Tuesday, November 20, 2012

A Rupture Uterus and a nagging Snake Bite . . .

Two patients bothered me as I woke up today morning. 

The first was SD, a lady with a rupture uterus. SD had a Cesarian section couple of years back. But, as has been the case with many of our other patients, nobody told her that her next one should also be an institutional delivery. We had lost our previous patient, AD with a rupture uterus following a previous Cesarian section. 

SD’s pain started early morning yesterday. She was being managed at home. They decided to take her to the nearest district hospital, where she reached at around 6 pm yesterday. From the district hospital, they asked her to be referred here.

SD reached NJH at around midnight. It was an obvious rupture uterus with a dead baby. And the family was so poor. They did not know what to do. Till morning they did not go anywhere. They did not know what it took to arrange blood. To make matters she was also in sepsis.

Sometime around morning, couple of our staff agreed to donate blood. And we proceeded with the surgery.

The mother is doing well. We hope she will recovery without problems.

The best part about SD was that she had a referral letter . . . 

The second patient I was quite concerned about was Loric Singh, who has been in the ventilator for more than couple of weeks. He was on the road to recovery till today morning, when he started to deteriorate because of which he had to be put once again into the ventilator. 

I was thinking aloud of whether it could be something else which bit him.

That was when the bystander told me that the type of krait which bit him was of a very poisonous nature. I told him that I thought all kraits were of the same type. Then he told me that the snake had been kept safe with the family back in his village. A very common custom in the region, where the snake is caught and kept alive till the victim is cured or dead.

I enquired if it is possible to bring the snake.

The snaps of the snake are below.

The villagers know this a ‘ghadait’ . . . a coarser version of ‘krait’. It is the elder of the krait . . .  a very old krait. Some claimed that it was a different species.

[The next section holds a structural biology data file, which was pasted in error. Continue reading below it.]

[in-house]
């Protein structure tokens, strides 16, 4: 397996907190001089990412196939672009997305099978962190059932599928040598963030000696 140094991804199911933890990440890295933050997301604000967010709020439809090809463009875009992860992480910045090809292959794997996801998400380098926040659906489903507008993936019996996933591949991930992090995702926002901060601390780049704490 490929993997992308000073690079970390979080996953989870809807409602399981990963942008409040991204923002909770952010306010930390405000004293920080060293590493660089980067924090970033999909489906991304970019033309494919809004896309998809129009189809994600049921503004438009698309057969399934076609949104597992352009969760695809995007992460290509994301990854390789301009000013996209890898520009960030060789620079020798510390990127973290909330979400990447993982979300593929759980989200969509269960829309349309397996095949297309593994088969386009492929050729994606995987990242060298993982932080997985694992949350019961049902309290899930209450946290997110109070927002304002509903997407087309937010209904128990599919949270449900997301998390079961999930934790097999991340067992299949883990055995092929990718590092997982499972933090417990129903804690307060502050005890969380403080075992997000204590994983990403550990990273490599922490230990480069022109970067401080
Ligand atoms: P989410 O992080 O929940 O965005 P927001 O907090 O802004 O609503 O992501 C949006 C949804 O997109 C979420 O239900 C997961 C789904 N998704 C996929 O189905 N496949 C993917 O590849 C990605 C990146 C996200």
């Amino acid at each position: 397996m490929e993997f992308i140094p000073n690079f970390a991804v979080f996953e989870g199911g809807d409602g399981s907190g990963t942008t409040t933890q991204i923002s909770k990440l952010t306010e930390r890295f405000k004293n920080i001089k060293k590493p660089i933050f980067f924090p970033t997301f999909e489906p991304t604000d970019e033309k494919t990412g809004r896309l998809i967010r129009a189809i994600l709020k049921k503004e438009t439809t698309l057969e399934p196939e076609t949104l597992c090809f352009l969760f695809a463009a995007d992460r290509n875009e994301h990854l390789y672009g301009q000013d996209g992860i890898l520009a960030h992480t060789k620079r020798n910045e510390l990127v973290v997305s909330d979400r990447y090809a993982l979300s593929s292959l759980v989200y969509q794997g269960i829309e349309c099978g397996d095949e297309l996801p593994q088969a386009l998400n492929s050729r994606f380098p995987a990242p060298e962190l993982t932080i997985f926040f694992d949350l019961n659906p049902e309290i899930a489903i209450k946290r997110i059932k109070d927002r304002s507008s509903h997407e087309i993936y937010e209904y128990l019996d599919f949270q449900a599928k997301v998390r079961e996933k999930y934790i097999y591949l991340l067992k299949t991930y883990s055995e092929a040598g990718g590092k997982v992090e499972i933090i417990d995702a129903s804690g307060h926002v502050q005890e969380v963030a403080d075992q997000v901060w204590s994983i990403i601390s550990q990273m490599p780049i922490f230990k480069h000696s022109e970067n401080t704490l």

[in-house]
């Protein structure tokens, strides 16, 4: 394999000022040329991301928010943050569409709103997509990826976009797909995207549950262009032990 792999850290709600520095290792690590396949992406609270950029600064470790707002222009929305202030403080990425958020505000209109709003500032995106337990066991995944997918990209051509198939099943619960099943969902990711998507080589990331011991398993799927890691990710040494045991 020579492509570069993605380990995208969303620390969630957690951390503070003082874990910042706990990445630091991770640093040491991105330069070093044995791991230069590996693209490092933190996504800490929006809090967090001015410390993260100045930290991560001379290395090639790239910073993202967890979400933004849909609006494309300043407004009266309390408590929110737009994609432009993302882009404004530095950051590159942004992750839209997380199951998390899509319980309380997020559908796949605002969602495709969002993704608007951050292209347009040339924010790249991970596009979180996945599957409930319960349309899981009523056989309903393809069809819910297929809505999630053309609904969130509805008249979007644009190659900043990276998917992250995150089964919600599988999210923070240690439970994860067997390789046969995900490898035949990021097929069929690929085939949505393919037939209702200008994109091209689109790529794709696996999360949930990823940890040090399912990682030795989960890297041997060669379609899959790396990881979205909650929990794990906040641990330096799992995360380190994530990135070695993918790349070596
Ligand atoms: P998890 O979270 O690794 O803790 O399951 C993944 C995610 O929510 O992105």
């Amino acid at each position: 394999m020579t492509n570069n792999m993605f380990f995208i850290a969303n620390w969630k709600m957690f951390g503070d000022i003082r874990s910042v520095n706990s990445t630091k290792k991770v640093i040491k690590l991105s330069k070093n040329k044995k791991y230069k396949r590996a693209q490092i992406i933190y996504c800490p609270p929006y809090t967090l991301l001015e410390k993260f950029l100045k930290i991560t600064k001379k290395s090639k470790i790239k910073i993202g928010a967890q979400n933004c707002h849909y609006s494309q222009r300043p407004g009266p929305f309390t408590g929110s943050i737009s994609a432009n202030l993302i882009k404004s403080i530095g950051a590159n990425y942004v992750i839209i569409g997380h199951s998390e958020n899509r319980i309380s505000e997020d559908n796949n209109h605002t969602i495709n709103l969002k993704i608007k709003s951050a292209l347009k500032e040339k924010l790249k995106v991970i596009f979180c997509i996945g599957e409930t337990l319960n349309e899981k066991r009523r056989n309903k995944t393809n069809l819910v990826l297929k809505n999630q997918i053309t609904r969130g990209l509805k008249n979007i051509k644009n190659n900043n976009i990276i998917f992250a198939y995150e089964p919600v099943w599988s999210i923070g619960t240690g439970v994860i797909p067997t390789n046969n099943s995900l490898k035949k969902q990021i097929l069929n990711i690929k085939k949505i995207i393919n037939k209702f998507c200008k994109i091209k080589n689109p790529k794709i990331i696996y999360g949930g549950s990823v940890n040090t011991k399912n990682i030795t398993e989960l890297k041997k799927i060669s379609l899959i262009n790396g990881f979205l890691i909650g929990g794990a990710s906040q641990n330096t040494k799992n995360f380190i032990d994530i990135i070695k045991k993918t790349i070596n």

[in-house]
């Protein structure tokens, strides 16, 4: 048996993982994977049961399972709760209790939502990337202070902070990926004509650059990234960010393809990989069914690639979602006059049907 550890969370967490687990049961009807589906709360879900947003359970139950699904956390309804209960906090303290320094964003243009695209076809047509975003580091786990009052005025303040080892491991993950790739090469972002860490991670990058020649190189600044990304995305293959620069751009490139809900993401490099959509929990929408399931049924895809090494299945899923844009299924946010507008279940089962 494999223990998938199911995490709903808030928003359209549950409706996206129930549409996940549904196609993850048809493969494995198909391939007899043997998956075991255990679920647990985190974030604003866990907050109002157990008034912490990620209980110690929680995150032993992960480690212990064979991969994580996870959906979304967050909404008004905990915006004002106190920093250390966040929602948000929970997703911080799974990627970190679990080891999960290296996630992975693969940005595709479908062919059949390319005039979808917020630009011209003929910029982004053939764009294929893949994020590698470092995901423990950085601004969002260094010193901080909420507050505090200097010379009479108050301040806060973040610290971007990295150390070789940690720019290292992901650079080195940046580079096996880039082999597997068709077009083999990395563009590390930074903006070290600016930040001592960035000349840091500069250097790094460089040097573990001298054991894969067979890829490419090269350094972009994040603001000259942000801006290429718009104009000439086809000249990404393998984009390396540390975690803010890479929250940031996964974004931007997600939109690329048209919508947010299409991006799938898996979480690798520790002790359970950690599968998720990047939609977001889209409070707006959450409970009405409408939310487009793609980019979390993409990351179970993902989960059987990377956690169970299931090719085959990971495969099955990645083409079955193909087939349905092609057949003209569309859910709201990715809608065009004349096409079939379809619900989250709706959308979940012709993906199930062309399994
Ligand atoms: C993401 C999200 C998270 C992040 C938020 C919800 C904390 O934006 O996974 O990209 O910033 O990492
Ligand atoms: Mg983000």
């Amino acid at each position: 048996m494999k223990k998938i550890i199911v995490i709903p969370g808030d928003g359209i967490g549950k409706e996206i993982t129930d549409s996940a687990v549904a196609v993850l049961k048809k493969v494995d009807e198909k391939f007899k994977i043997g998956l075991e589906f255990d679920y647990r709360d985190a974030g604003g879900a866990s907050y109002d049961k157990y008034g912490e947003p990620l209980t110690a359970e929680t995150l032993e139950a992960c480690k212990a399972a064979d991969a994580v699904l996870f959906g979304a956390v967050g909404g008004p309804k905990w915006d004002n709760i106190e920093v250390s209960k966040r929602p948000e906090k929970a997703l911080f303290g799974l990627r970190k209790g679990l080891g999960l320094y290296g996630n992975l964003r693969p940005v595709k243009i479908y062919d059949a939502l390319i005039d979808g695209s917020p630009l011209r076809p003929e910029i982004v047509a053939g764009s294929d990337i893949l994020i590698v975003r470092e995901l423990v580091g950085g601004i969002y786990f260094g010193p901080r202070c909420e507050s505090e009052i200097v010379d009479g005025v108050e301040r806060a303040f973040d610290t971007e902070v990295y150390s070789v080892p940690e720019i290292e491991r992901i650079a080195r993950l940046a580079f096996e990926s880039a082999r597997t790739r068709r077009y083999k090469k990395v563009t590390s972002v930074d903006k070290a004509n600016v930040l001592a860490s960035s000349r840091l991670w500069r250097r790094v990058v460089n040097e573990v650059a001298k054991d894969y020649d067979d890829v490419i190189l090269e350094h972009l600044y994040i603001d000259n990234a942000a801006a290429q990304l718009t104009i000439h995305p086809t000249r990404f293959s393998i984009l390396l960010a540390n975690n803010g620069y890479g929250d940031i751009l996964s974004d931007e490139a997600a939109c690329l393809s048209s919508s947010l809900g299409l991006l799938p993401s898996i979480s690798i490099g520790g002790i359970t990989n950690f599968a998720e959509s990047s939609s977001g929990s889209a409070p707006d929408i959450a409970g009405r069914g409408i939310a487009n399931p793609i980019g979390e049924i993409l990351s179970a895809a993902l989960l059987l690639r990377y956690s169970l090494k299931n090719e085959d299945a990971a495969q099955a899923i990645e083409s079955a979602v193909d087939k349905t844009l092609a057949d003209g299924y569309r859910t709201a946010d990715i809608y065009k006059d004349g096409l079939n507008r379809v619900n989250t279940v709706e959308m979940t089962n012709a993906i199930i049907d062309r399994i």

However, on closer examination, it is evident that it is a krait.

However, according to many of our staff from the villagers, it is commonly believed that a ‘ghadait’ bite is always fatal. One of the elderly villagers told me that he does not know anybody who has survived a ‘ghadait’ bite.

Something new . . .  An elderly krait has a more potent and lethal venom than an young krait . . .

Would appreciate your comments . .  .

1 comment:

  1. Dear Kuruvilla , no doubt about it that it is a Common Krait Snake. The unmistakable slender white bands up to the end of the tail is the feature of Common Krait . According to an article ( in Quarterly Review by Raptacoss & Brett Co. ) by the great Dr. Himmat S. Bawaskar C K are called Kali Gandait in Urdu.I am sorry that you cannot understand my Bengali Tutorial on C K . In Bengali , there are some folk lores on the fatality of CK bite , in Burdwan and Birbhum districts C K is called Domna snake. They say , " Yodi kaate Domna , aan tobe Khangna " ; this means , it anybody is bitten by a Domna snake , you have to arrange for digging the grave yard ( Khangna means the spade used for digging a grave yard ). I do use this flok lore as a mnemonic for my students to keep in mind that , the white bands are up to the end of the tail of the most deadly snake ( bite from which leads to END of life ).